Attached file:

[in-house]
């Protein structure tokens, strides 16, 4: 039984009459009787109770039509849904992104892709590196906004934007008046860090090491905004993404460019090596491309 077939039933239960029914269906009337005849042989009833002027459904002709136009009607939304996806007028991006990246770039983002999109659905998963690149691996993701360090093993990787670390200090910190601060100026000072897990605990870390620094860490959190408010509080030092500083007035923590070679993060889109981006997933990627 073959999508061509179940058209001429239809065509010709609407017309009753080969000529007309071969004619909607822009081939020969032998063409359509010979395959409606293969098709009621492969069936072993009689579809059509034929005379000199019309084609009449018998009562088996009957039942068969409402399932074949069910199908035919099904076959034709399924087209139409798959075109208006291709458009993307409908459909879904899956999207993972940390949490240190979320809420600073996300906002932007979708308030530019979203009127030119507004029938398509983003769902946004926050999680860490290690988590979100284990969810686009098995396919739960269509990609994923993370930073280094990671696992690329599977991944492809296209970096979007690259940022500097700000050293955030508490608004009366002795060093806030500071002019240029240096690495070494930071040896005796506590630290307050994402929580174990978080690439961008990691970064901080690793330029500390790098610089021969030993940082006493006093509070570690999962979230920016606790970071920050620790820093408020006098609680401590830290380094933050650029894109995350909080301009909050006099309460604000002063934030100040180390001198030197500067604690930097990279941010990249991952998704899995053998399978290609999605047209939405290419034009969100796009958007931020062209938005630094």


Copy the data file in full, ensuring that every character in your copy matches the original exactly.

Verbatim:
[in-house]
């Protein structure tokens, strides 16, 4: 039984009459009787109770039509849904992104892709590196906004934007008046860090090491905004993404460019090596491309 077939039933239960029914269906009337005849042989009833002027459904002709136009009607939304996806007028991006990246770039983002999109659905998963690149691996993701360090093993990787670390200090910190601060100026000072897990605990870390620094860490959190408010509080030092500083007035923590070679993060889109981006997933990627 073959999508061509179940058209001429239809065509010709609407017309009753080969000529007309071969004619909607822009081939020969032998063409359509010979395959409606293969098709009621492969069936072993009689579809059509034929005379000199019309084609009449018998009562088996009957039942068969409402399932074949069910199908035919099904076959034709399924087209139409798959075109208006291709458009993307409908459909879904899956999207993972940390949490240190979320809420600073996300906002932007979708308030530019979203009127030119507004029938398509983003769902946004926050999680860490290690988590979100284990969810686009098995396919739960269509990609994923993370930073280094990671696992690329599977991944492809296209970096979007690259940022500097700000050293955030508490608004009366002795060093806030500071002019240029240096690495070494930071040896005796506590630290307050994402929580174990978080690439961008990691970064901080690793330029500390790098610089021969030993940082006493006093509070570690999962979230920016606790970071920050620790820093408020006098609680401590830290380094933050650029894109995350909080301009909050006099309460604000002063934030100040180390001198030197500067604690930097990279941010990249991952998704899995053998399978290609999605047209939405290419034009969100796009958007931020062209938005630094």